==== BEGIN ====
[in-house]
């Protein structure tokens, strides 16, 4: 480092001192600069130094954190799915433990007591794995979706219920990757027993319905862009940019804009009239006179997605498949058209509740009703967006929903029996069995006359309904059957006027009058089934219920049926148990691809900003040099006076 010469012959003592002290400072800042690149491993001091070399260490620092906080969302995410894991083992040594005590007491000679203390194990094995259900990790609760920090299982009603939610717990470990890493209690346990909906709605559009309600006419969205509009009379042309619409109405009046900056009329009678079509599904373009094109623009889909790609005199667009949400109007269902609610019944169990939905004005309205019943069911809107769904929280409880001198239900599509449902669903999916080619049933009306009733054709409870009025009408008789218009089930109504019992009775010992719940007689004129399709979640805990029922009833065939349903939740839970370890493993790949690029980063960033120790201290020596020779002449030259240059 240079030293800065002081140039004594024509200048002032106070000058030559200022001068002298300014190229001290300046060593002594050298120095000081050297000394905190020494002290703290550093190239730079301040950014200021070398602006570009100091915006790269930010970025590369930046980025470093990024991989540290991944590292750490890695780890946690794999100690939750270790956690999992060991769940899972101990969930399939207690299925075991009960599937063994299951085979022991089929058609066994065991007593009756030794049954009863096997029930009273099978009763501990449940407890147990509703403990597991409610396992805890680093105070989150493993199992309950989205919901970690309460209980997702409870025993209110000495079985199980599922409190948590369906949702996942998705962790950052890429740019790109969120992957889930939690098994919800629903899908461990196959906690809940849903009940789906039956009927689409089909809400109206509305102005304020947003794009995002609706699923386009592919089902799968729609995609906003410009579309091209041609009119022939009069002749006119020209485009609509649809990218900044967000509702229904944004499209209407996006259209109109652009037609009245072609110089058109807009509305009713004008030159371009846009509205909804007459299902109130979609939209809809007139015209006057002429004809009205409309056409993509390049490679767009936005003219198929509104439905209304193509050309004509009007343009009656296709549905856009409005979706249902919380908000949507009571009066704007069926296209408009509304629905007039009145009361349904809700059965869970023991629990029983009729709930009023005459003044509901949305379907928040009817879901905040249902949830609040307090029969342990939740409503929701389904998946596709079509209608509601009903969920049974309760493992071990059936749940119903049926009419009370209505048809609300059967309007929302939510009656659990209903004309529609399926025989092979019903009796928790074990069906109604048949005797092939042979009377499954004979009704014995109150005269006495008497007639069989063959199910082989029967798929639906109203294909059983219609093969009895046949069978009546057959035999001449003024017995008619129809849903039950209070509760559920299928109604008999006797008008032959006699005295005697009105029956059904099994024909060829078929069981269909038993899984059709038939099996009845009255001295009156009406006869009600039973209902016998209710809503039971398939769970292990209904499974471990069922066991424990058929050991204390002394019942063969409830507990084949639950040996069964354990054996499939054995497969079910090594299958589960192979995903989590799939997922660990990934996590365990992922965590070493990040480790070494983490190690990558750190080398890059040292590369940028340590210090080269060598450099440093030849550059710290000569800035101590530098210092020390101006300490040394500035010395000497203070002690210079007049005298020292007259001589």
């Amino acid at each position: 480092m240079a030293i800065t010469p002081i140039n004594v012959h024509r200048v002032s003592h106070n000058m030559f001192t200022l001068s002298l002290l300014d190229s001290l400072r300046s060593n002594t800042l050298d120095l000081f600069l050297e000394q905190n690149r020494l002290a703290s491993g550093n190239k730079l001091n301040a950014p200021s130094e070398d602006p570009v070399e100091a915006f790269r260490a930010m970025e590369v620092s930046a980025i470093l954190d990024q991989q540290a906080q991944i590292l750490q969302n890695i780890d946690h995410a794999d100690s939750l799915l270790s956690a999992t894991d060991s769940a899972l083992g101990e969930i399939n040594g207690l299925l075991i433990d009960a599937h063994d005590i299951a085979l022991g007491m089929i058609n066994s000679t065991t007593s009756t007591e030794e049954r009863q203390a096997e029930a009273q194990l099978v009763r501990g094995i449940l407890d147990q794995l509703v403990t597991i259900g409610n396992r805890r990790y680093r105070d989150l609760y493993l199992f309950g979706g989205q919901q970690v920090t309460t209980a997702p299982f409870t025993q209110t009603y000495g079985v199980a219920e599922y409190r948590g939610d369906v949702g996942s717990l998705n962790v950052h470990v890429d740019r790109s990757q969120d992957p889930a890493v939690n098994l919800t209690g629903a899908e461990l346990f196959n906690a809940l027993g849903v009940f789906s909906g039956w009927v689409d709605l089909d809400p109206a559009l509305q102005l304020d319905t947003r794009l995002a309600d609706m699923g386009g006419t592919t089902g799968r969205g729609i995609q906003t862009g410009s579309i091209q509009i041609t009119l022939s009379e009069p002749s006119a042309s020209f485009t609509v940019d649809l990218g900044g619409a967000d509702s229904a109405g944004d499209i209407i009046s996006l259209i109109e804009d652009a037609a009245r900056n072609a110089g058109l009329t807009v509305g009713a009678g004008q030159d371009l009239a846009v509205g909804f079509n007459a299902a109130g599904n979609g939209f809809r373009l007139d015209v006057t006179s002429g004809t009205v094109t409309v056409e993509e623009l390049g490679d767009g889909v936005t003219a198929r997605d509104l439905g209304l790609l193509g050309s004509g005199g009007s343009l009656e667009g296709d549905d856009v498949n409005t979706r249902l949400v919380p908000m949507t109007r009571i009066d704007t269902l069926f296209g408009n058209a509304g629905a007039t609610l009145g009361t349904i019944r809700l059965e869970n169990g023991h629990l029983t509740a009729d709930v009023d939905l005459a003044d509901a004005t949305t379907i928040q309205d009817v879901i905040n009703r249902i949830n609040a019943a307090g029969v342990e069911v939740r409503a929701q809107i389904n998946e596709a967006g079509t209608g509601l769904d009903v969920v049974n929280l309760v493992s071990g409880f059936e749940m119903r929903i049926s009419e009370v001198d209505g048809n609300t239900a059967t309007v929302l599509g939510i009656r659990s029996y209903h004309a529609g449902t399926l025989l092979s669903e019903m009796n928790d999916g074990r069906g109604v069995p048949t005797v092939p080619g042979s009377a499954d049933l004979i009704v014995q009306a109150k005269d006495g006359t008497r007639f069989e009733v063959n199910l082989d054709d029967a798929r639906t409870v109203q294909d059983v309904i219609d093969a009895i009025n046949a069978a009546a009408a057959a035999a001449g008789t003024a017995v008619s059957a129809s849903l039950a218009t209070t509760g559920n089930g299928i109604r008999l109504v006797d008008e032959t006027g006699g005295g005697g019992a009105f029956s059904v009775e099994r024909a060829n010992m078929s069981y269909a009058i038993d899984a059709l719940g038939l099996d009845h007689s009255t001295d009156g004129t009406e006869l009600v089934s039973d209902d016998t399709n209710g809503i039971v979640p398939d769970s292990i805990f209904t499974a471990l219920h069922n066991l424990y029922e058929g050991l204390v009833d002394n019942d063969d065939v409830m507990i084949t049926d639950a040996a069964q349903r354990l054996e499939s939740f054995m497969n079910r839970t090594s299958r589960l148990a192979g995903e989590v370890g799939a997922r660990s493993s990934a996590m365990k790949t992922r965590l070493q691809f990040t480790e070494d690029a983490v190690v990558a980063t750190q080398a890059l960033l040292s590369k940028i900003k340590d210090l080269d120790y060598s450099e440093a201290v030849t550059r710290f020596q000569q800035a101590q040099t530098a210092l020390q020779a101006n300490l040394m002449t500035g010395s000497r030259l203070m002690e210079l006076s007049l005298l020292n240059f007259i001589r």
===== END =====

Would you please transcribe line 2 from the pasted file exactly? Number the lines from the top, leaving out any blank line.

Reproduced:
């Protein structure tokens, strides 16, 4: 480092001192600069130094954190799915433990007591794995979706219920990757027993319905862009940019804009009239006179997605498949058209509740009703967006929903029996069995006359309904059957006027009058089934219920049926148990691809900003040099006076 010469012959003592002290400072800042690149491993001091070399260490620092906080969302995410894991083992040594005590007491000679203390194990094995259900990790609760920090299982009603939610717990470990890493209690346990909906709605559009309600006419969205509009009379042309619409109405009046900056009329009678079509599904373009094109623009889909790609005199667009949400109007269902609610019944169990939905004005309205019943069911809107769904929280409880001198239900599509449902669903999916080619049933009306009733054709409870009025009408008789218009089930109504019992009775010992719940007689004129399709979640805990029922009833065939349903939740839970370890493993790949690029980063960033120790201290020596020779002449030259240059 240079030293800065002081140039004594024509200048002032106070000058030559200022001068002298300014190229001290300046060593002594050298120095000081050297000394905190020494002290703290550093190239730079301040950014200021070398602006570009100091915006790269930010970025590369930046980025470093990024991989540290991944590292750490890695780890946690794999100690939750270790956690999992060991769940899972101990969930399939207690299925075991009960599937063994299951085979022991089929058609066994065991007593009756030794049954009863096997029930009273099978009763501990449940407890147990509703403990597991409610396992805890680093105070989150493993199992309950989205919901970690309460209980997702409870025993209110000495079985199980599922409190948590369906949702996942998705962790950052890429740019790109969120992957889930939690098994919800629903899908461990196959906690809940849903009940789906039956009927689409089909809400109206509305102005304020947003794009995002609706699923386009592919089902799968729609995609906003410009579309091209041609009119022939009069002749006119020209485009609509649809990218900044967000509702229904944004499209209407996006259209109109652009037609009245072609110089058109807009509305009713004008030159371009846009509205909804007459299902109130979609939209809809007139015209006057002429004809009205409309056409993509390049490679767009936005003219198929509104439905209304193509050309004509009007343009009656296709549905856009409005979706249902919380908000949507009571009066704007069926296209408009509304629905007039009145009361349904809700059965869970023991629990029983009729709930009023005459003044509901949305379907928040009817879901905040249902949830609040307090029969342990939740409503929701389904998946596709079509209608509601009903969920049974309760493992071990059936749940119903049926009419009370209505048809609300059967309007929302939510009656659990209903004309529609399926025989092979019903009796928790074990069906109604048949005797092939042979009377499954004979009704014995109150005269006495008497007639069989063959199910082989029967798929639906109203294909059983219609093969009895046949069978009546057959035999001449003024017995008619129809849903039950209070509760559920299928109604008999006797008008032959006699005295005697009105029956059904099994024909060829078929069981269909038993899984059709038939099996009845009255001295009156009406006869009600039973209902016998209710809503039971398939769970292990209904499974471990069922066991424990058929050991204390002394019942063969409830507990084949639950040996069964354990054996499939054995497969079910090594299958589960192979995903989590799939997922660990990934996590365990992922965590070493990040480790070494983490190690990558750190080398890059040292590369940028340590210090080269060598450099440093030849550059710290000569800035101590530098210092020390101006300490040394500035010395000497203070002690210079007049005298020292007259001589």